Have you ever heard the term wired and tired? That’s is the state that Michael Pellegrino, a clinical nutritionist and wellness practitioner at Sante, finds most customers in when they walk into the store looking for suggestions. “The goal is to nourish and calm the nervous system,” explains Pellegrino. “This includes both a daytime and evening regimen and often an adjustment to their current lifestyle.” more

By Taylor Smith

Shingles is a viral infection that lays dormant in those who have had the chicken pox and is most common in those ages 50 and older, both men and women. Shingles can occur anywhere on the body, but is most common as a single stripe of extremely painful blisters around the torso, lower waist, chest and/or face. While it isn’t a life-threatening condition, the virus can be very painful, causing many people to suffer for anywhere from three to six months with severe discomfort.  more

By Taylor Smith | Photo courtesy of CKO Kickboxing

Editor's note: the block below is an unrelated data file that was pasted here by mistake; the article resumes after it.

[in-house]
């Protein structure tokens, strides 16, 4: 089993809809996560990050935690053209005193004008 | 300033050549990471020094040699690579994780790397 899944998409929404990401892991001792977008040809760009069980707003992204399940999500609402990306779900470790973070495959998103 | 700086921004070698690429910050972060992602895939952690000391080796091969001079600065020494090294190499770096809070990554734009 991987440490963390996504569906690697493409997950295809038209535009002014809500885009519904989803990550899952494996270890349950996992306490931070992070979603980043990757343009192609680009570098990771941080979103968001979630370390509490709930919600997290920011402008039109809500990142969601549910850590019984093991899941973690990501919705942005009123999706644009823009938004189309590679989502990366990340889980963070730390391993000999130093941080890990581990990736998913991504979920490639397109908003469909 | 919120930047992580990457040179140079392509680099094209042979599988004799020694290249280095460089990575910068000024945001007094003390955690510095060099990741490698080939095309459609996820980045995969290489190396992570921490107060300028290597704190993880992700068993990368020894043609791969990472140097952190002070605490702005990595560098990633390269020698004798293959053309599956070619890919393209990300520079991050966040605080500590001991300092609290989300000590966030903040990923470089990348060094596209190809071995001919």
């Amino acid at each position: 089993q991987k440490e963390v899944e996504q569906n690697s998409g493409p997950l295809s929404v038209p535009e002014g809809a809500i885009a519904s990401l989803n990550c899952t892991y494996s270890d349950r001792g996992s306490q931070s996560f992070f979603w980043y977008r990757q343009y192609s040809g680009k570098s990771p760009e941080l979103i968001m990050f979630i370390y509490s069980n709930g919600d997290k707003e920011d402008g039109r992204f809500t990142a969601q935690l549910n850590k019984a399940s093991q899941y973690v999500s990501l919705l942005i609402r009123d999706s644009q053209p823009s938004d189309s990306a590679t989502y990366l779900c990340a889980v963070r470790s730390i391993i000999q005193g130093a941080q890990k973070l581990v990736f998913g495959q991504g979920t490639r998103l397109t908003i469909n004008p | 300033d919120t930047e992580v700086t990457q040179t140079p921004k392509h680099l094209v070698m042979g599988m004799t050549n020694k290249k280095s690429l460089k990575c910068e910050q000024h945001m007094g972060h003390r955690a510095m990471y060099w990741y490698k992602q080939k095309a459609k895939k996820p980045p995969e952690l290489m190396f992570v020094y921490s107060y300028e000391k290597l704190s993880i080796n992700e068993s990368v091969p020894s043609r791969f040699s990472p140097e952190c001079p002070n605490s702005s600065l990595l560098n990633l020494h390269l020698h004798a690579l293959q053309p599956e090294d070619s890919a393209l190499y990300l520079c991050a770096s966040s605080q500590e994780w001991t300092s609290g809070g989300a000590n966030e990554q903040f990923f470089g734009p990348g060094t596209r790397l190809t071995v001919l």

Cardio is out and HIIT (High Intensity Interval Training) is in. Many workout enthusiasts are noticing that their spin classes and running routines aren’t cutting it anymore when it comes to building overall health. Boxing and kickboxing are growing in popularity throughout New Jersey and New York because people are seeing results. The fighter’s physique, long desired for its lean look combined with powerful muscular strength, is what people are after and requesting in many gyms. Here is the rundown of some of the gyms throughout the area that are not only offering opportunities to build muscular strength but are specializing in it, with well-trained fighters as instructors challenging both the body and the mind.  more